Posts Tagged ‘system implementation’

Put your systems to the test

I would like to talk about systems. Some folks have no systems in place while others suffer from overkill. Finding a balance is essential for providing structure and accountability and still allowing for creativity and flexibility.

Whatever systems you decide to utilize they must be in sync with the following points:

  • Deliver desired results This may seem obvious but too many companies implement systems that are a good fit conceptually but do not provide a win with regard to practical application. If a system cannot be well done it will diminish results.

  • Is user friendly They must speak the language of your people. The view from upstairs is often quite different than that of the front line staff. If the employees believe the system is an obstacle there will be no buy in.

  • Consider the customer/client I believe if a survey of consumers were done regarding their objections in dealing with companies the lack of a resolution to their problems by way of employees quoting company policy would be at the top of the list. If this describes your company take the bull by the horns right away. You will not regret it.
  • Provide efficiency A great system that is slow and cumbersome is not great no matter how many times the creator of it tells you so. It may have potential and contain components that address key issues but if they get lost in the process you cannot benefit from them. A sequence of events is always important so A must get to B and then C quickly and efficiently.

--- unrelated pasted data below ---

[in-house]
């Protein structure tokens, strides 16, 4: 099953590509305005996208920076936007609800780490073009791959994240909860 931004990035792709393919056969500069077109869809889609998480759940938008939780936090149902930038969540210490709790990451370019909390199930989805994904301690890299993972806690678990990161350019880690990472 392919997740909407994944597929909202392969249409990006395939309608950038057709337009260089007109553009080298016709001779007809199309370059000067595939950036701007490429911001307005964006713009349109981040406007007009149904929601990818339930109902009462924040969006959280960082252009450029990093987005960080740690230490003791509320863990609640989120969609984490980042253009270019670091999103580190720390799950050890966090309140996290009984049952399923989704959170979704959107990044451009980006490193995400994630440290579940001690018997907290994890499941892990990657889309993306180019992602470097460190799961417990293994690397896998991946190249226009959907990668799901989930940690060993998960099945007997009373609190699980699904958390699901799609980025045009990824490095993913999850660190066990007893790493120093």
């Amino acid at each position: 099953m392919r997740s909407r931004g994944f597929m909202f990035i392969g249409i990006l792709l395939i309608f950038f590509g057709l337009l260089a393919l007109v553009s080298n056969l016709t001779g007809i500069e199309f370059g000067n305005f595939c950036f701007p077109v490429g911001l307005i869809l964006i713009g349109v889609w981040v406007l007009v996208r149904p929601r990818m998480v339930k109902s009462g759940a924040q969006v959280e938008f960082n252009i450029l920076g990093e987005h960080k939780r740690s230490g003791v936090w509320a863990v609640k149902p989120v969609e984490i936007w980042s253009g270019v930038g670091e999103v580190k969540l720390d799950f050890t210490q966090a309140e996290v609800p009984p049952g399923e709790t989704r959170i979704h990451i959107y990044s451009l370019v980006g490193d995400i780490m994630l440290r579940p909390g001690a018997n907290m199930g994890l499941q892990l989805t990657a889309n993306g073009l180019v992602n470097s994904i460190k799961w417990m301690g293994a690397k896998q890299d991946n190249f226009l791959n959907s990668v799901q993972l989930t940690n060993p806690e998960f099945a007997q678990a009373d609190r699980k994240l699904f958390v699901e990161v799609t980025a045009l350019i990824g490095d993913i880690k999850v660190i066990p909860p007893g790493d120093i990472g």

• Be measureable If a system does not deliver you need to know why. It may be that one or two pieces are in need of adjustment. If there is no way to gauge the progress you cannot make effective decisions about which parts to work on or how much tinkering to do.
  • Agree with core values Nothing diminishes credibility faster than a mixed message. This is typically not done intentionally. Many companies tend to develop priorities in a compartmental sense. They create initiatives without much regard to how they fit with current standards and practices. Starting with the core values of the company is a great way to insure that the ultimate message is consistent and it will provide a roadmap to assist in setting agendas and timelines.
  • Make sense financially At the end of the day if your system causes conflict because of lack of hard resources or manpower availability you must regroup. You cannot ask a staff member to do a job by themselves if it requires two or more people to perform the function properly. The same is true of actual hands on tools. If staff does not have what they need they will resent being asked to do something you have not equipped them to do. This only serves to dilute the importance of the system and the desired result.
  • Differentiate your company A great system will make customers tell others about you. It will keep a client with you long term. It can deliver value and be a partner to you in attracting new business. It will highlight your effectiveness and provide you a comparable advantage versus your competition.

The development and implementation of systems does not have to be relegated to the most organized and detail oriented people on your staff. It is beneficial to get feedback from all staff when possible. If that is done well everyone is invested in the success of the system. Understanding the value of systems is an essential piece in the arsenal of a smart manager.